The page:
“Serial Range W7500 – W7539. 40 Stirling Mk.1. Part of a batch of 150 Short S.29 Stirling Mk.1. W7426-W7474; W7500- W7359; W7560-W7589; W7610-W7639. Delivered by Austin Motors Ltd between Feb42 and May42. Contract No.B982939/39. Delivered to No.15 Sqdn 28Mar42. Airborne 2150 25apr42 from Wyton. Abandoned after being attacked at 0105 be a Me110 from 5.NJG3. Sgt East was killed during the engagement and Sgt Surridge was mortally wounded in the stomach although he managed to bale out. He died from his injuries 28Apr42, while being treated in Tonder Hospital. Of those captured following the crash at Kravlund, 3 km SW of Tinglev, Denmark, Sgt Stephen was killed by a lightning strike in captivity 29Jul44 and he is buried in the Old Garrison Cemetery at Poznan in Poland. It is also reported that the night-fighter crew were obliged to force-land at Bylderup-Bov and although they escaped injury, their Me110 (Werk No.2276) was wrecked. F/O J.E.M.Conran PoW F/O A.B.Bateman PoW Sgt R.T.Stephen PoW P/O A.H.H.Young PoW Sgt R.R.Lawson PoW Sgt G.H.Surridge Inj Sgt R.A.J.Skinner PoW Sgt D.J.East KIA F/O A.B.Bateman was interned in Camp 9C/L3. PoW No.39647. F/O J.E.M.Conran in Camps L1/L3, PoW No.766. Sgt R.A.J.Skinner in Camps L3/L6/357, PoW No.274 with Sgt R.T.Stephen, PoW No.184. (See above). P/O A.H.H.Young in Camp L3, PoW No.217. “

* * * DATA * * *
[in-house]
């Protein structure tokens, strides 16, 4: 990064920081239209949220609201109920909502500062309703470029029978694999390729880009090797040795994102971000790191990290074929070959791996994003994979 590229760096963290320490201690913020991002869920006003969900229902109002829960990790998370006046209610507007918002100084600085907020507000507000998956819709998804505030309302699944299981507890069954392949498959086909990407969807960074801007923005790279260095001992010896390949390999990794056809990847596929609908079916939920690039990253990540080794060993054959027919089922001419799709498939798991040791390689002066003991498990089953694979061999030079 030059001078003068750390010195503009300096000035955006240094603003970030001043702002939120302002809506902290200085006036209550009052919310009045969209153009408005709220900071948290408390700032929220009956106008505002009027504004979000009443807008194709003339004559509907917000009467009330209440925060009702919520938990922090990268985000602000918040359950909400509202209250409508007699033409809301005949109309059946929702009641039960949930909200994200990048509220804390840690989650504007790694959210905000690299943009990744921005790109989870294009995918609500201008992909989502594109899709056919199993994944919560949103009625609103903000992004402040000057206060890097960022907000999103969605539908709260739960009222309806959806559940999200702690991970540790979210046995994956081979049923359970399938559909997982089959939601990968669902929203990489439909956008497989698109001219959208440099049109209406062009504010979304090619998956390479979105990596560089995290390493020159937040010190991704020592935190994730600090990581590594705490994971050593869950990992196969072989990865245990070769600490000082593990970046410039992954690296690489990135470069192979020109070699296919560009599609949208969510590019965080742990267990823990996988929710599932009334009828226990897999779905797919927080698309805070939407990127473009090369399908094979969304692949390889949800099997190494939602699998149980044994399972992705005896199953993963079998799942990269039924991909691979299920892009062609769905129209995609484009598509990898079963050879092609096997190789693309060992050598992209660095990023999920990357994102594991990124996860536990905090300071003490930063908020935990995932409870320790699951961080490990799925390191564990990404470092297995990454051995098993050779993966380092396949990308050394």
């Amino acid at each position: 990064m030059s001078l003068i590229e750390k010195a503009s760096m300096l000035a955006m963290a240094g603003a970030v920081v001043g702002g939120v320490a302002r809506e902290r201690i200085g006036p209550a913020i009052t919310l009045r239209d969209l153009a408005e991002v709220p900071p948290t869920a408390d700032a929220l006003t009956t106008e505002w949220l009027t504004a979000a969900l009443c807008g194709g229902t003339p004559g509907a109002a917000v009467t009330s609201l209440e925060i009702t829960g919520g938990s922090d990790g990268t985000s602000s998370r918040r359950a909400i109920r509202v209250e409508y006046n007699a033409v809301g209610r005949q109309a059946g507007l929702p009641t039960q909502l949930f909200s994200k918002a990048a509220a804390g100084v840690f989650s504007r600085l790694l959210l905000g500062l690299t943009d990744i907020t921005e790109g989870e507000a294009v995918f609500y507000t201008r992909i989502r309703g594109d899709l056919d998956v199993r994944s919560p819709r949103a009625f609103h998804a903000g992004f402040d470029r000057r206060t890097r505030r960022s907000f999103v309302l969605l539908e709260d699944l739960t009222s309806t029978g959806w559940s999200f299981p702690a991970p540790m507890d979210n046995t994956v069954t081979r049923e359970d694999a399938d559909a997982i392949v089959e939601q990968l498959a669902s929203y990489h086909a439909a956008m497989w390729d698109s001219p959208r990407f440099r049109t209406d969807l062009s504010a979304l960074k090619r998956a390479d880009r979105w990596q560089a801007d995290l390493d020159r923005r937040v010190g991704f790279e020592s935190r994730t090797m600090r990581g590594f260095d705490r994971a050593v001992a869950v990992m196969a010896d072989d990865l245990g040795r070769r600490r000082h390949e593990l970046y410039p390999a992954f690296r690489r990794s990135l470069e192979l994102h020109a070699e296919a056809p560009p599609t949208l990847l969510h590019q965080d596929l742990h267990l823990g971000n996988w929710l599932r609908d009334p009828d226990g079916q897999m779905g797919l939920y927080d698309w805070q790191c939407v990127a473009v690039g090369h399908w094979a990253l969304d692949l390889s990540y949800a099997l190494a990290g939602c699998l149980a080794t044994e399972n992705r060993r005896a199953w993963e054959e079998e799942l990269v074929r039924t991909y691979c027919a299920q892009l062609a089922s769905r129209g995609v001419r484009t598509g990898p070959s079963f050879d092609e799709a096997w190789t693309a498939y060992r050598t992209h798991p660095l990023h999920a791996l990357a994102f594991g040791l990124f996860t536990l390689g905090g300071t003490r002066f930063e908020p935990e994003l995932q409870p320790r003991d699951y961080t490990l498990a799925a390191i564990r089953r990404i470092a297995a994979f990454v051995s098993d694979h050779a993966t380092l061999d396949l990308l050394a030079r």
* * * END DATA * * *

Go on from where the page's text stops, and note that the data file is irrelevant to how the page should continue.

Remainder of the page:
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Alan and fellow RAF colleagues

October 11, 2009

Alan and fellow RAF colleagues

Back row ; Sgt Howland. Sgt Readhead. SGT Seabrook. Sgt Morris. Sgt Coleman

Front row ; P/O Mahoney P/O Coldwell P/O Bateman P/O Shoemaker P/O Newport-Tinley

I believe this photo was taken during training, and according to Margaret Bateman, all the gentlemen in this photo, apart from Alan, died during the war. I would dearly love to hear from anyone who may have any information on any of these individuals, as Alan mentions many of them by name in his letters and diaries.

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Alan Birley Bateman – his place in our family

October 8, 2009


Alan Birley Bateman

6 October 1915 – 23 February 2001

The wartime story of this brave man deserves to be told. In order to place him within my family, I need to introduce the following ;

Alan was married to my mother’s cousin, Margaret Bateman. My Grandmother and Margaret’s mother were sisters, making my mother and Margaret cousins.

My many conversations with his wife, Margaret Bateman, have been incredibly revealing, and important to record, as so much history is lost when family members die. The following is a record of Margaret’s memories of Alan and his family, and her connection with them.